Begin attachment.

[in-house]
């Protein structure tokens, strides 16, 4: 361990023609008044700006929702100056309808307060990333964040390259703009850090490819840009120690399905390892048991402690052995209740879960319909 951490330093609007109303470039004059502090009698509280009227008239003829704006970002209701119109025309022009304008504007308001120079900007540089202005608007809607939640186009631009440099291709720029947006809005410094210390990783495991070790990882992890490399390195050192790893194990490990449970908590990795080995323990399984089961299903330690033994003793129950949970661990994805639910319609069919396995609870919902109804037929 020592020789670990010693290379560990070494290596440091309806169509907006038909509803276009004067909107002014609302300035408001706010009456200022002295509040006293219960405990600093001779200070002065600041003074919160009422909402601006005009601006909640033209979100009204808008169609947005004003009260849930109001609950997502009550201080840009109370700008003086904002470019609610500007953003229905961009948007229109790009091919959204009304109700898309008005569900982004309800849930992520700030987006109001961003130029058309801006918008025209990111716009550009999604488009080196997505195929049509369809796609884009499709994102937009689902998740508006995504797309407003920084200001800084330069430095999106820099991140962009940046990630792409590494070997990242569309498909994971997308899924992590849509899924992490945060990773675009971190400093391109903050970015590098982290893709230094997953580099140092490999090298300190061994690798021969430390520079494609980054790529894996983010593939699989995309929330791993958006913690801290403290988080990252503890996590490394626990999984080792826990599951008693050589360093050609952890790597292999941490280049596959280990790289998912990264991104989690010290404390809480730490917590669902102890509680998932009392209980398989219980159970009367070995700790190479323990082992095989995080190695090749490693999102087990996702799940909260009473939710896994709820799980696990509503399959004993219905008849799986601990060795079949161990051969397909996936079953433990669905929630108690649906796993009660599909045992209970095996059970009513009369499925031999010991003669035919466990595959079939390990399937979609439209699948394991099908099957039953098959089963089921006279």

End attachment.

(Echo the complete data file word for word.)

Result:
[in-house]
């Protein structure tokens, strides 16, 4: 361990023609008044700006929702100056309808307060990333964040390259703009850090490819840009120690399905390892048991402690052995209740879960319909 951490330093609007109303470039004059502090009698509280009227008239003829704006970002209701119109025309022009304008504007308001120079900007540089202005608007809607939640186009631009440099291709720029947006809005410094210390990783495991070790990882992890490399390195050192790893194990490990449970908590990795080995323990399984089961299903330690033994003793129950949970661990994805639910319609069919396995609870919902109804037929 020592020789670990010693290379560990070494290596440091309806169509907006038909509803276009004067909107002014609302300035408001706010009456200022002295509040006293219960405990600093001779200070002065600041003074919160009422909402601006005009601006909640033209979100009204808008169609947005004003009260849930109001609950997502009550201080840009109370700008003086904002470019609610500007953003229905961009948007229109790009091919959204009304109700898309008005569900982004309800849930992520700030987006109001961003130029058309801006918008025209990111716009550009999604488009080196997505195929049509369809796609884009499709994102937009689902998740508006995504797309407003920084200001800084330069430095999106820099991140962009940046990630792409590494070997990242569309498909994971997308899924992590849509899924992490945060990773675009971190400093391109903050970015590098982290893709230094997953580099140092490999090298300190061994690798021969430390520079494609980054790529894996983010593939699989995309929330791993958006913690801290403290988080990252503890996590490394626990999984080792826990599951008693050589360093050609952890790597292999941490280049596959280990790289998912990264991104989690010290404390809480730490917590669902102890509680998932009392209980398989219980159970009367070995700790190479323990082992095989995080190695090749490693999102087990996702799940909260009473939710896994709820799980696990509503399959004993219905008849799986601990060795079949161990051969397909996936079953433990669905929630108690649906796993009660599909045992209970095996059970009513009369499925031999010991003669035919466990595959079939390990399937979609439209699948394991099908099957039953098959089963089921006279």